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National Panel Makes Recommendations to Prevent Medical Diagnostic Errors


(SALT LAKE CITY)—It's unknown how many errors are made diagnosing medical diseases and conditions each year, but research has shown that such mistakes contribute to approximately 10 percent of patient deaths and account for 6 percent to 17 percent of adverse hospital events, according to a report from the National Academy of Sciences, Engineering, and Medicine (formerly the Institute of Medicine).

Diagnostic errors occur often enough that just about everyone receiving medical care will be misdiagnosed at some point. Some of those errors–which the report defines as an inaccurate or delayed diagnosis and the failure to communicate that to the patient–will be minor; others errors will be life threatening and cause irreversible damage. For example, a video accompanying the report tells the story of a woman whose heart attack was misdiagnosed as acid reflux. The video also describes the story of a man who now lives with cerebral palsy because his jaundice went untreated as a newborn despite pleas by his parents for treatment.

The problem with misdiagnoses such as these is likely to get worse unless the health care profession makes urgent changes, according to the report, called "Improving Diagnosis in Health Care."

A nationwide panel comprising 21 physicians and researchers studied the issue of diagnostic errors and issued the report, with eight multifaceted recommendations to address the problem. Panel member Michael Cohen, M.D., professor of pathology at the University of Utah School of Medicine, says the first recommendation–facilitating effective teamwork among health care providers and patients and their families–is an essential part of the solution. Teamwork, though, depends on something that sounds obvious but doesn't always occur: providers communicating diagnoses to patients.

"Making the changes needed to eliminate diagnostic errors will be difficult and require a team effort," Cohen says. "The patient and his or her family are part of the team—and the patient is at the middle of it all."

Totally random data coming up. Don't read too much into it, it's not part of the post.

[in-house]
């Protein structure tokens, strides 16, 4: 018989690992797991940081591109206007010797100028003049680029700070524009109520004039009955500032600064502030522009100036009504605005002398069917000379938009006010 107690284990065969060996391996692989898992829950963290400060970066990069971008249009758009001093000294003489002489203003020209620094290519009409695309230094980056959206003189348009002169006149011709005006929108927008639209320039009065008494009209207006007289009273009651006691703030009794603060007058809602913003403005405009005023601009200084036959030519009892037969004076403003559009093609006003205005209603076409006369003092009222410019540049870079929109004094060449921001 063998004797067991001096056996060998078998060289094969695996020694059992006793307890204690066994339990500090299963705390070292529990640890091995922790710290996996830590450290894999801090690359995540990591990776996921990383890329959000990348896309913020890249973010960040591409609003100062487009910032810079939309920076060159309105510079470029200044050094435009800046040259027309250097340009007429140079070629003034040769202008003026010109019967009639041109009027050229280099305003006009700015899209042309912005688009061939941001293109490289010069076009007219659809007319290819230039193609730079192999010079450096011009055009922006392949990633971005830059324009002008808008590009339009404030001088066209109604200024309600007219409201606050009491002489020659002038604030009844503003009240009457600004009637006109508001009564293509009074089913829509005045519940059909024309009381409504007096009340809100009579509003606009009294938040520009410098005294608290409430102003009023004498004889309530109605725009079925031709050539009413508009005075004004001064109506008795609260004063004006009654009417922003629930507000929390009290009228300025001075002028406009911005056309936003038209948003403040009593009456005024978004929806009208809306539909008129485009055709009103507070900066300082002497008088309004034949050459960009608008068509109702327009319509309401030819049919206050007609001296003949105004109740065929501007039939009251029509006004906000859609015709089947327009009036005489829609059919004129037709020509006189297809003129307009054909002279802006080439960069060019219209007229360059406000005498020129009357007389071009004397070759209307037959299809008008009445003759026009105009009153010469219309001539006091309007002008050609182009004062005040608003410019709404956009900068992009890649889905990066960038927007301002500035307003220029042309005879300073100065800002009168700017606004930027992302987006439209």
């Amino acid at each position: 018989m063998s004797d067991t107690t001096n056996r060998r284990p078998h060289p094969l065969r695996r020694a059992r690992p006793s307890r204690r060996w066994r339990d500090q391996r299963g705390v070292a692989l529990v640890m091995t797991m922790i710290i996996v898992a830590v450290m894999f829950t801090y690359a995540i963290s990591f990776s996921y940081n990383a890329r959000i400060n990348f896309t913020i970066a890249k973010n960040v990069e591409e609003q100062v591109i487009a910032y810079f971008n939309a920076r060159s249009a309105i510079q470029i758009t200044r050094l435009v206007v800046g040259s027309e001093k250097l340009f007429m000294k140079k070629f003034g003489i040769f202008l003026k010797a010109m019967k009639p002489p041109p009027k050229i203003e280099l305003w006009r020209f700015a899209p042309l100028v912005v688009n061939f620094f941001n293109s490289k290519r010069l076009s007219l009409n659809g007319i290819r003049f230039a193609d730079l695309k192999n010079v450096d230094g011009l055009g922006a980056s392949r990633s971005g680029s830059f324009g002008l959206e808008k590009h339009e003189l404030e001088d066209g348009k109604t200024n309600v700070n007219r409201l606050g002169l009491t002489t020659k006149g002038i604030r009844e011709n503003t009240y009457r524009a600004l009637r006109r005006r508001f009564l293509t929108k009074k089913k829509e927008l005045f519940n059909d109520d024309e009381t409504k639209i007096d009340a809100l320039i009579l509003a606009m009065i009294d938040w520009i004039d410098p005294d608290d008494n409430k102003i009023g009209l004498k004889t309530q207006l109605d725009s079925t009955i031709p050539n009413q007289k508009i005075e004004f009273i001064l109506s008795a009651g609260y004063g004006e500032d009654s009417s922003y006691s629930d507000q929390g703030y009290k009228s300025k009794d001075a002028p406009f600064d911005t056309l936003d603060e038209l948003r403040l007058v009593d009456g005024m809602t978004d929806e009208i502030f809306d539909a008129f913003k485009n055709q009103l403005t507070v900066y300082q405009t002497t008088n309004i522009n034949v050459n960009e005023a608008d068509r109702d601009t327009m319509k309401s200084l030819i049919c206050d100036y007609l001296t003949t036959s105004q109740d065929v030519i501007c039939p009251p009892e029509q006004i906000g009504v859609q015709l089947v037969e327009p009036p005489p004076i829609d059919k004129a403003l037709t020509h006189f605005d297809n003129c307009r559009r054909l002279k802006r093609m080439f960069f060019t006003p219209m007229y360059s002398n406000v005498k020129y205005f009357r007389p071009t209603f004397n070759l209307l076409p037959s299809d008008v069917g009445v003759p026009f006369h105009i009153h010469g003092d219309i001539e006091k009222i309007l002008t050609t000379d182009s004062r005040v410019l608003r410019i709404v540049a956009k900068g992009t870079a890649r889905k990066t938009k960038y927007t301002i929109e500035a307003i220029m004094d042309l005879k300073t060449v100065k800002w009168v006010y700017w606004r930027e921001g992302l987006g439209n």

While communication is something that providers can and must address themselves, other problems leading to diagnostic errors are systemic, according to Cohen. The panel recommended tackling those issues in several ways, including:

  • Developing a culture in which providers can disclose and learn from diagnostic errors without a punitive climate
  • Establishing a work system that supports the diagnostic process and improvements in diagnostic performance
  • Developing and deploying approaches to identify, learn from and reduce diagnostic errors and near misses in clinical practice
  • Develop a reporting environment and medical liability system that facilitates improved diagnosis by learning from diagnostic errors and near misses
  • Designing a payment and care delivery environment that supports the diagnostic process

One reason it's hard to know how many diagnostic errors occur is that providers are reluctant to report them for fear of liability. That's why it's important to encourage transparency by addressing the medical liability system and creating an environment that gives providers the incentive voluntarily report diagnostic errors. "If you have a way of reporting these in an open way, we could all learn from these mistakes," Cohen says. "If you try to hide them, no one learns from them."

In addition to systemic changes, the panel made two other recommendations: enhancing the way health care professionals are trained in patient diagnosis and ensuring that health information technologies support patients and providers in the diagnostic process.

The University of Utah is addressing the education component by providing multidisciplinary training in which students all health sciences students–future nurses, pharmacists, therapists and physicians–train together not only to enhance teamwork but to learn the diagnostic process. The report particularly cites nurses as potentially having a larger role in that process.

Cohen cited access to electronic medical records (EMRs) as an example of how health information technologies could better support the diagnostic process. If someone goes to an emergency room, for example, having access to the patient's EMR can aid a physician in diagnosing the problem. Currently, however, EMRs are proprietary to individual health care systems, meaning providers who aren't part of a patient's network can't access their records. But having technology that would allow that access could improve the accuracy of a diagnosis in an emergency situation, Cohen says.

"Improving Diagnosis in Health Care" is the continuation of earlier Institute of Medicine reports including "To Err Is Human: Building a Safer Health System," "Crossing the Quality Chasm: A New Health System for the 21st Century" and "Preventing Medication Errors"–that also examined health care issues.

The current study was sponsored by the Agency for Healthcare Research and Quality, Centers for Disease Control and Prevention, American College of Radiology, American Society for Clinical Pathology, Cautious Patient Foundation, College of American Pathologists, The Doctors Company Foundation, Janet and Barry Lang, Kaiser Permanente National Community Benefit Fund at the East Bay Community Foundation, and Robert Wood Johnson Foundation.

With its report finished, Cohen says the committee now hopes the sponsoring organizations and other health care groups and the public will follow up on it. "We hope they'll become sufficiently interested to bring it to attention and lead to change."